14 Reasons why you should support your local farmers
Eating local means more money stays within your community. Every dollar spent generates twice as much income for the local economy. Growing up in Estonia, being fed by the goodies from my grandparents farm, picking up berries during the season by myself, collecting greens from my backyard, going for the mushroom hunt in the autumn… this was all part of my parents educating me about the importance of nutritious local vegetables and fruits. From the young age I knew what is edible in the nature and when is the right season to pick it. Supporting your local farmers is important because the more land that is cultivated organically decreases the overall usage of chemical pesticides, herbicides, fungicides, and fertilizers and increases biodiversity in our local ecosystem.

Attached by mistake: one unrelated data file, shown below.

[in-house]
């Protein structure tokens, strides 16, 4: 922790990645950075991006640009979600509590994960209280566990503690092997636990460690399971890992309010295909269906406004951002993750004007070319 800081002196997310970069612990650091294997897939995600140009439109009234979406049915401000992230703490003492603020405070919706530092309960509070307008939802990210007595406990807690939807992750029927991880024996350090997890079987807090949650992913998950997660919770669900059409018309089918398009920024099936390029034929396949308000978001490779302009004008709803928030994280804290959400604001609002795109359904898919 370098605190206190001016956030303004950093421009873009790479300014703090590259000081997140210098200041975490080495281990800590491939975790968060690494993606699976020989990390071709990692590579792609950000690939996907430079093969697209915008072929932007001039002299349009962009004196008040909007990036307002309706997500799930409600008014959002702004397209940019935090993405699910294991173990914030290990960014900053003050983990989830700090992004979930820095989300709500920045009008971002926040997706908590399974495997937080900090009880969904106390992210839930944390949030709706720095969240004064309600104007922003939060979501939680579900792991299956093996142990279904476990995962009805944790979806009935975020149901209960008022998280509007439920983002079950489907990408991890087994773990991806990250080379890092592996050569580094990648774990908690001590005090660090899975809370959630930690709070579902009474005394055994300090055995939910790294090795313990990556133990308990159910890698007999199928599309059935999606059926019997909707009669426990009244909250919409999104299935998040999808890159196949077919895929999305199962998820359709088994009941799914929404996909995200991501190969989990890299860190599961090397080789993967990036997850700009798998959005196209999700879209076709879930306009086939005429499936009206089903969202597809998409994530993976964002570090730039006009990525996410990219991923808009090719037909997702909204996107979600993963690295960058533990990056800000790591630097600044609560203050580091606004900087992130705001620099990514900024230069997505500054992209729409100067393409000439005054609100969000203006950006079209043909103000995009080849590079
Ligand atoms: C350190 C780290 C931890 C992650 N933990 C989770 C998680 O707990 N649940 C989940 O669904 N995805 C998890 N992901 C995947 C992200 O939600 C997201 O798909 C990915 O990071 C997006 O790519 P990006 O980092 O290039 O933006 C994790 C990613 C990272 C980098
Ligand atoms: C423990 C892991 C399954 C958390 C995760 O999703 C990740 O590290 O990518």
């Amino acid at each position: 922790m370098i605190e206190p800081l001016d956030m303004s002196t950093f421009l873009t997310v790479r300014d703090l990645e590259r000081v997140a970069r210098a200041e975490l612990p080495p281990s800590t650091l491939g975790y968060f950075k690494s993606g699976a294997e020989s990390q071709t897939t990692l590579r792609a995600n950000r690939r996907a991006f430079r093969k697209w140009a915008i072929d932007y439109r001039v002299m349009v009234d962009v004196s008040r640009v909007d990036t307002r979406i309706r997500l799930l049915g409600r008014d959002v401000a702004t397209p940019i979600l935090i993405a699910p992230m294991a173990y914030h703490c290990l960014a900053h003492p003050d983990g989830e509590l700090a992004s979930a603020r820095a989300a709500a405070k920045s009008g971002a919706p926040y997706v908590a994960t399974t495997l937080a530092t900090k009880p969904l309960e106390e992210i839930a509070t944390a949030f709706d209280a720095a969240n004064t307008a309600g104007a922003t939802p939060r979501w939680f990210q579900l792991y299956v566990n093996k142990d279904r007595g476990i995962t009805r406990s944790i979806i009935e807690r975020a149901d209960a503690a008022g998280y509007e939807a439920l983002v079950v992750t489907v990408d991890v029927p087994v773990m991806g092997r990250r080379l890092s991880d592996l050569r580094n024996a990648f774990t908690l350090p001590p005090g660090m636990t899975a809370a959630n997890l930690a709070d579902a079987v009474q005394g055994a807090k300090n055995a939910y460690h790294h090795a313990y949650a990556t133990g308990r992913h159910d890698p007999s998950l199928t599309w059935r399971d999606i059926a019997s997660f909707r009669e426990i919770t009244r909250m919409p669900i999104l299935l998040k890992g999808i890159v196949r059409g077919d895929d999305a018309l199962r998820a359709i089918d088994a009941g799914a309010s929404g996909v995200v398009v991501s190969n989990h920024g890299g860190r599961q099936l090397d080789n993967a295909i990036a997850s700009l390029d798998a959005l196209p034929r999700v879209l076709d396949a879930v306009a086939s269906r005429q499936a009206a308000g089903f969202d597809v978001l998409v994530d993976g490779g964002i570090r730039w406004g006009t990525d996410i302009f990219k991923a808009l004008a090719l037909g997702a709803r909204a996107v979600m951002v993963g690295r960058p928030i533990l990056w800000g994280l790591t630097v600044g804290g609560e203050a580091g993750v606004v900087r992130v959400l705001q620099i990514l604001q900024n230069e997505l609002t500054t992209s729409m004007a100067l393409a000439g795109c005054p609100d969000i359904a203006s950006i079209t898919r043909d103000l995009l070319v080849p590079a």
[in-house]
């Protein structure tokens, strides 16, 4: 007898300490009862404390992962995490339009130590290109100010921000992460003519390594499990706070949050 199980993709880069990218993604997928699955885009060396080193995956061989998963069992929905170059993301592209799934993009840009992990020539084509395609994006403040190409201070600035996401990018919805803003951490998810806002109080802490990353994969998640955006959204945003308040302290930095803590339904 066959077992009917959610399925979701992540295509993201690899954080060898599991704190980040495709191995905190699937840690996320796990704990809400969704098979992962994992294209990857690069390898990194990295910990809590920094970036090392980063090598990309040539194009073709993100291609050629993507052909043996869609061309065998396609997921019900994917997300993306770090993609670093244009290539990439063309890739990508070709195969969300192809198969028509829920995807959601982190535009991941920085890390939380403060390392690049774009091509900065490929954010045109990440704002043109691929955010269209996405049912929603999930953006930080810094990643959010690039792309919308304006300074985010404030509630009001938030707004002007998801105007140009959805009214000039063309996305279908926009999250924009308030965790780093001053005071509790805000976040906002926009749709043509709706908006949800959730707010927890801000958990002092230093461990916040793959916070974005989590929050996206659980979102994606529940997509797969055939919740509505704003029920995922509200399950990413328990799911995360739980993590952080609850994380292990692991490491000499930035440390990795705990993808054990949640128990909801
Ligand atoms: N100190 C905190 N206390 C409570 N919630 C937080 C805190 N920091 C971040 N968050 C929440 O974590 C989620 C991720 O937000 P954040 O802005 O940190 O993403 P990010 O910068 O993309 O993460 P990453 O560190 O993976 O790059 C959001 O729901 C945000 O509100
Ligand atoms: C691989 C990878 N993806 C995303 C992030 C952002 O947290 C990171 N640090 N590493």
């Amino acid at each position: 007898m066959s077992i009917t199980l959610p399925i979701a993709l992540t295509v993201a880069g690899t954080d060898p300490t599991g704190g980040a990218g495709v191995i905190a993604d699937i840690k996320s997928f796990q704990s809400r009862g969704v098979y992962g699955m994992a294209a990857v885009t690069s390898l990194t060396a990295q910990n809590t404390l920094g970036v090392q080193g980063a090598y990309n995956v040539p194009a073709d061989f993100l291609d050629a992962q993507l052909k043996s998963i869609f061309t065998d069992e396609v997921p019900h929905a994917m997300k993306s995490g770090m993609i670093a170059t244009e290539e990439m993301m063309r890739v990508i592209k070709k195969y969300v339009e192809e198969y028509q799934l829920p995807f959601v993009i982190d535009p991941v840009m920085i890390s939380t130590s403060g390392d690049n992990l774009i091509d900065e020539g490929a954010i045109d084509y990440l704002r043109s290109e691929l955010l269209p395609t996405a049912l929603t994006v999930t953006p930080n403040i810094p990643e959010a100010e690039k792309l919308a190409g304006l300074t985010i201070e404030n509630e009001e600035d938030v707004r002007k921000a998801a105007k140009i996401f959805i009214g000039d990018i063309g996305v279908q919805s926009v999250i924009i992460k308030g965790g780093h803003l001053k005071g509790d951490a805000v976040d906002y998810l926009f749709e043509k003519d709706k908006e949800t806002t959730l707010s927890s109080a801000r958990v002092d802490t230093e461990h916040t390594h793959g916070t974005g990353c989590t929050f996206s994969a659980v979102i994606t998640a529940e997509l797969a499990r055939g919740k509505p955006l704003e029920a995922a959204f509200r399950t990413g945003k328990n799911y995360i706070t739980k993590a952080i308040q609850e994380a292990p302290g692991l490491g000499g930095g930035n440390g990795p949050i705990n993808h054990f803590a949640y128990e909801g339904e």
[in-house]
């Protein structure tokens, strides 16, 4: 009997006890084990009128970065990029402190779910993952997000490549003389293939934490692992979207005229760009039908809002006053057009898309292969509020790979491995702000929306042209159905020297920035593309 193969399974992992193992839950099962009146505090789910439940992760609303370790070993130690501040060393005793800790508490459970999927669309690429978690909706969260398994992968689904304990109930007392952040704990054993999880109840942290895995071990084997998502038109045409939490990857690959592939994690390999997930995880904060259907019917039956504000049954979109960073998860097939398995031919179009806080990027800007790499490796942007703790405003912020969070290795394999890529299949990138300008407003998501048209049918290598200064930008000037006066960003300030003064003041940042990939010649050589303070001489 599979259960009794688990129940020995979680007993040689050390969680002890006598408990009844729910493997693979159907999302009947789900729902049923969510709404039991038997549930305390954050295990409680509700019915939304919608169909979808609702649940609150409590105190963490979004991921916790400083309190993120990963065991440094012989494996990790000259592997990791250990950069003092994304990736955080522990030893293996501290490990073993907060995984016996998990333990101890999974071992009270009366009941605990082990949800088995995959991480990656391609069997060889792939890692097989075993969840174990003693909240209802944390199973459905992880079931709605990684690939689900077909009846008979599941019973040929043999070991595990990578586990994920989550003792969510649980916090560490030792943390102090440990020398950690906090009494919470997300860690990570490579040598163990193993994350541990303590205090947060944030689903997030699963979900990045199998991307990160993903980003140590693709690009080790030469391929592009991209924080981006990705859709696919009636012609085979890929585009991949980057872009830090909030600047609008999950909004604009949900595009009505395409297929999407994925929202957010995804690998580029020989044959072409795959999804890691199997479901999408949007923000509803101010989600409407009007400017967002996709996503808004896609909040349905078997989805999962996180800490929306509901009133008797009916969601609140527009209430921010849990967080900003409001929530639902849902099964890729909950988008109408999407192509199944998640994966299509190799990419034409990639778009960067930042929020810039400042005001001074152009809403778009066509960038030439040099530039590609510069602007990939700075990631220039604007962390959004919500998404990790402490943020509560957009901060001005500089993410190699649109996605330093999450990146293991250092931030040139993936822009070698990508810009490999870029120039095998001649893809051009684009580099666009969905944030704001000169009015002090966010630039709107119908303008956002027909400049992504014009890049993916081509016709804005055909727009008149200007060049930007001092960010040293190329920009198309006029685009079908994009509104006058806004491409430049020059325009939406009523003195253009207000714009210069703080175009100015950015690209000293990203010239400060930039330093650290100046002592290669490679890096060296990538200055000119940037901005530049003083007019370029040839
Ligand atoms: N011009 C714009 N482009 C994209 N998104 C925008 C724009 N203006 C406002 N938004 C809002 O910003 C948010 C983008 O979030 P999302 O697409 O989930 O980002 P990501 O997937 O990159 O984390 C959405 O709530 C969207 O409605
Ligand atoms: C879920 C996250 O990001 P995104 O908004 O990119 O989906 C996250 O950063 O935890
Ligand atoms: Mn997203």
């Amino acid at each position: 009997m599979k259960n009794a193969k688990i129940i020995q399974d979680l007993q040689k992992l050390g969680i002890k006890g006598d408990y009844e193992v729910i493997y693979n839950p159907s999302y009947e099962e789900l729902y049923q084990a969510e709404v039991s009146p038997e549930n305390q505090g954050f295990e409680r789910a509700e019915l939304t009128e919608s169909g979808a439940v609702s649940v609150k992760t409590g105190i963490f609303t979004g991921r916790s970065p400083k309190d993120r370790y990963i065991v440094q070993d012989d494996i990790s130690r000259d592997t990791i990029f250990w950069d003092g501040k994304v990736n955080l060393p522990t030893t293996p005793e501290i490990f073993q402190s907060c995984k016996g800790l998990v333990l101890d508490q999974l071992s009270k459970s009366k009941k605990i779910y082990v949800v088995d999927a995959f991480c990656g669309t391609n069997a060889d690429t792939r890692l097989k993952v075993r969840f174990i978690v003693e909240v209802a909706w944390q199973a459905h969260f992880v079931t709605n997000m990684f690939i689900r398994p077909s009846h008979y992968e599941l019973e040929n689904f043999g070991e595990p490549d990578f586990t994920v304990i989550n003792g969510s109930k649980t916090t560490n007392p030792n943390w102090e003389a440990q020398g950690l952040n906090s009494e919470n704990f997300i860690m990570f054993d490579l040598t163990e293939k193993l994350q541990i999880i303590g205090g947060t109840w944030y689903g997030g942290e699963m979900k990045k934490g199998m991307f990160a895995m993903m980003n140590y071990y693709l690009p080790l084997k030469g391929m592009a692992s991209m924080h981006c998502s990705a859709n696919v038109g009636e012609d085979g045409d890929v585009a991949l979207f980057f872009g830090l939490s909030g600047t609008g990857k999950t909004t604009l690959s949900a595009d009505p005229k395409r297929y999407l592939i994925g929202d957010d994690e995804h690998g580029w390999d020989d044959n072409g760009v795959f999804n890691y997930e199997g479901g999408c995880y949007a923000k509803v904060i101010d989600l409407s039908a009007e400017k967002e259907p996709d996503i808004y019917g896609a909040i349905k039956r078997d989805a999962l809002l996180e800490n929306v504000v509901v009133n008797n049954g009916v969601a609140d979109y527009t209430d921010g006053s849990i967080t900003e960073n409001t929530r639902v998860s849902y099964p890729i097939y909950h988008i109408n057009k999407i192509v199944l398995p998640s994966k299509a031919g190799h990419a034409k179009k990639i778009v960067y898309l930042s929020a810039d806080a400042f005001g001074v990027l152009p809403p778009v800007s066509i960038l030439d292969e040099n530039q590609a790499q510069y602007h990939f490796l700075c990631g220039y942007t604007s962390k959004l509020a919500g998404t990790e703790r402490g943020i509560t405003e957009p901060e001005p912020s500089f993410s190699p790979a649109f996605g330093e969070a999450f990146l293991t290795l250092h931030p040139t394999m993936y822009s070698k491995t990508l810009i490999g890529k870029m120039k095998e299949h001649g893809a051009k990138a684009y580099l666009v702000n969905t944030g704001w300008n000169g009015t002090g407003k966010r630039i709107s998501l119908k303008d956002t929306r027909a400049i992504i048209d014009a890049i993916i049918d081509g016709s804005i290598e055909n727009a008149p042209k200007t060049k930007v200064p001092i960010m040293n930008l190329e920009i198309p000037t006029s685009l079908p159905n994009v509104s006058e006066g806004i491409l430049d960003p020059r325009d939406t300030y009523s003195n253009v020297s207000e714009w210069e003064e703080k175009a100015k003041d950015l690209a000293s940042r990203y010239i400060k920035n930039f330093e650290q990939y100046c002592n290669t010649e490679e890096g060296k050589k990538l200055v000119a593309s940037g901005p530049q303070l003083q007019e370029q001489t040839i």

Most kids today don’t know that the bananas they eat daily are imported from tropical countries or that the strawberries they see in their cereal in the winter may have had to travel hundreds or even thousands of miles. Kids today don’t know this because supermarkets carry all foods imaginable all year round and quite normally it’s assumed that this abundant supply is natural and permanent. This misguided thinking brings with it several hidden costs to us all, most particularly in the area of environmental damage, but not exclusively. Most of us aren’t aware of these other costs because all we’re aware of is the advantage of having anything we want at any time we want. Eating with the seasons, however, can provide many benefits that families can enjoy and feel good about in addition to helping to shape kids into environmentally responsible citizens.